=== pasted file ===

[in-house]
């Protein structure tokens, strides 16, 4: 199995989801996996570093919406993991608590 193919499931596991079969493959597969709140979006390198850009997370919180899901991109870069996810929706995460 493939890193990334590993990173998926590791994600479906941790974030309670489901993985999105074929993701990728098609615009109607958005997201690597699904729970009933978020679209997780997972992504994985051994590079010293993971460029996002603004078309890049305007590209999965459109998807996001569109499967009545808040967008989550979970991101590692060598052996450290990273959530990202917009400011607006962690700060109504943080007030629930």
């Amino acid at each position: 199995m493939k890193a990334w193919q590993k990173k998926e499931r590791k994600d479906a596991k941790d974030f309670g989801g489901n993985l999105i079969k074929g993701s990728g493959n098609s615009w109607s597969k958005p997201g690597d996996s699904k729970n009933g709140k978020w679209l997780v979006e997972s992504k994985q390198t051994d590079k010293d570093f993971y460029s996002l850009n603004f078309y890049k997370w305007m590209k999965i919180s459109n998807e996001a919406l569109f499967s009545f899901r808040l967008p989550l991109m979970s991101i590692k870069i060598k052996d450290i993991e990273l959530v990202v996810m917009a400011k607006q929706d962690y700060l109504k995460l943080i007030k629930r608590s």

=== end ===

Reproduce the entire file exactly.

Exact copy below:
[in-house]
């Protein structure tokens, strides 16, 4: 199995989801996996570093919406993991608590 193919499931596991079969493959597969709140979006390198850009997370919180899901991109870069996810929706995460 493939890193990334590993990173998926590791994600479906941790974030309670489901993985999105074929993701990728098609615009109607958005997201690597699904729970009933978020679209997780997972992504994985051994590079010293993971460029996002603004078309890049305007590209999965459109998807996001569109499967009545808040967008989550979970991101590692060598052996450290990273959530990202917009400011607006962690700060109504943080007030629930």
């Amino acid at each position: 199995m493939k890193a990334w193919q590993k990173k998926e499931r590791k994600d479906a596991k941790d974030f309670g989801g489901n993985l999105i079969k074929g993701s990728g493959n098609s615009w109607s597969k958005p997201g690597d996996s699904k729970n009933g709140k978020w679209l997780v979006e997972s992504k994985q390198t051994d590079k010293d570093f993971y460029s996002l850009n603004f078309y890049k997370w305007m590209k999965i919180s459109n998807e996001a919406l569109f499967s009545f899901r808040l967008p989550l991109m979970s991101i590692k870069i060598k052996d450290i993991e990273l959530v990202v996810m917009a400011k607006q929706d962690y700060l109504k995460l943080i007030k629930r608590s």